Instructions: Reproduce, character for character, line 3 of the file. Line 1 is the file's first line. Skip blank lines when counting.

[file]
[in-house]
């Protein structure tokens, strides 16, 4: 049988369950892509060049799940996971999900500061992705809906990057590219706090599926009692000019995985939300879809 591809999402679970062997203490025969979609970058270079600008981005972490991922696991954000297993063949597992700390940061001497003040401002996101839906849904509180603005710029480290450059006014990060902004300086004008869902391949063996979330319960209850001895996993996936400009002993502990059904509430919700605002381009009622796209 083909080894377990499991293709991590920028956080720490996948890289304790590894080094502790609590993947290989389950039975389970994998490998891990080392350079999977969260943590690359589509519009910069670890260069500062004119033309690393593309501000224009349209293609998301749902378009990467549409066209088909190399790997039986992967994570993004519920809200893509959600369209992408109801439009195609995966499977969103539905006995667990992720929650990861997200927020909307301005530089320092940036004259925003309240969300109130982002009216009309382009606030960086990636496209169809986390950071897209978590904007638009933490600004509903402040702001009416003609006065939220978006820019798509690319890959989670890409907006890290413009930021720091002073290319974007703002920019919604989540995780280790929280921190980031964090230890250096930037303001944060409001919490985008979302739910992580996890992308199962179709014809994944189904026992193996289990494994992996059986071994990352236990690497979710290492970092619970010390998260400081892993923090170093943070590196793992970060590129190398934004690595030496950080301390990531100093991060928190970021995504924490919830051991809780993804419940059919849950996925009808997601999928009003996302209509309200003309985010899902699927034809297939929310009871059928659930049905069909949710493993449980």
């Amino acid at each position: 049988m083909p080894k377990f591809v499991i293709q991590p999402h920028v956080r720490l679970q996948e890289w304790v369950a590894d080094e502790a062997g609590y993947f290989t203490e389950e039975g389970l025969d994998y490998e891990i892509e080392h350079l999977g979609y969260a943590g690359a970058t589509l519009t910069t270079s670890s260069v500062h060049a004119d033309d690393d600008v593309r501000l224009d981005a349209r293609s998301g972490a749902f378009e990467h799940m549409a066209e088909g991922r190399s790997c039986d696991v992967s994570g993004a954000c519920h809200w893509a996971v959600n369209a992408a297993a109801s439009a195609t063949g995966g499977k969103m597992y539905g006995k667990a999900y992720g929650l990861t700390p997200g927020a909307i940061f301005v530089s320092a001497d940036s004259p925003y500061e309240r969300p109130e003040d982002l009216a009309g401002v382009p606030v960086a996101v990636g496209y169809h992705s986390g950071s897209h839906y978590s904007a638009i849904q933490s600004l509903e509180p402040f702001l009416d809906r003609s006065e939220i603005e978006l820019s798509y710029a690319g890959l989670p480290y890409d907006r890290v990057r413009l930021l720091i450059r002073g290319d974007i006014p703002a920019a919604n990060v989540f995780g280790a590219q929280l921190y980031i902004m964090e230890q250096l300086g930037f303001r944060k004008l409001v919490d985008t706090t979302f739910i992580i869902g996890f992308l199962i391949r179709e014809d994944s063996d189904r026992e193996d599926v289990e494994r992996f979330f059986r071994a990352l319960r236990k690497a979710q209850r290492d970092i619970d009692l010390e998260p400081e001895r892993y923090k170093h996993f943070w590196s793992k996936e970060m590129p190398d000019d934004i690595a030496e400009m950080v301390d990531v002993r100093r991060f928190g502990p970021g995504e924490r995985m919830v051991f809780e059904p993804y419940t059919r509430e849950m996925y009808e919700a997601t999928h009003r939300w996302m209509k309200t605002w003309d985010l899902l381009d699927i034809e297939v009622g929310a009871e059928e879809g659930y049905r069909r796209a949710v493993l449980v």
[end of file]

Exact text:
């Amino acid at each position: 049988m083909p080894k377990f591809v499991i293709q991590p999402h920028v956080r720490l679970q996948e890289w304790v369950a590894d080094e502790a062997g609590y993947f290989t203490e389950e039975g389970l025969d994998y490998e891990i892509e080392h350079l999977g979609y969260a943590g690359a970058t589509l519009t910069t270079s670890s260069v500062h060049a004119d033309d690393d600008v593309r501000l224009d981005a349209r293609s998301g972490a749902f378009e990467h799940m549409a066209e088909g991922r190399s790997c039986d696991v992967s994570g993004a954000c519920h809200w893509a996971v959600n369209a992408a297993a109801s439009a195609t063949g995966g499977k969103m597992y539905g006995k667990a999900y992720g929650l990861t700390p997200g927020a909307i940061f301005v530089s320092a001497d940036s004259p925003y500061e309240r969300p109130e003040d982002l009216a009309g401002v382009p606030v960086a996101v990636g496209y169809h992705s986390g950071s897209h839906y978590s904007a638009i849904q933490s600004l509903e509180p402040f702001l009416d809906r003609s006065e939220i603005e978006l820019s798509y710029a690319g890959l989670p480290y890409d907006r890290v990057r413009l930021l720091i450059r002073g290319d974007i006014p703002a920019a919604n990060v989540f995780g280790a590219q929280l921190y980031i902004m964090e230890q250096l300086g930037f303001r944060k004008l409001v919490d985008t706090t979302f739910i992580i869902g996890f992308l199962i391949r179709e014809d994944s063996d189904r026992e193996d599926v289990e494994r992996f979330f059986r071994a990352l319960r236990k690497a979710q209850r290492d970092i619970d009692l010390e998260p400081e001895r892993y923090k170093h996993f943070w590196s793992k996936e970060m590129p190398d000019d934004i690595a030496e400009m950080v301390d990531v002993r100093r991060f928190g502990p970021g995504e924490r995985m919830v051991f809780e059904p993804y419940t059919r509430e849950m996925y009808e919700a997601t999928h009003r939300w996302m209509k309200t605002w003309d985010l899902l381009d699927i034809e297939v009622g929310a009871e059928e879809g659930y049905r069909r796209a949710v493993l449980v």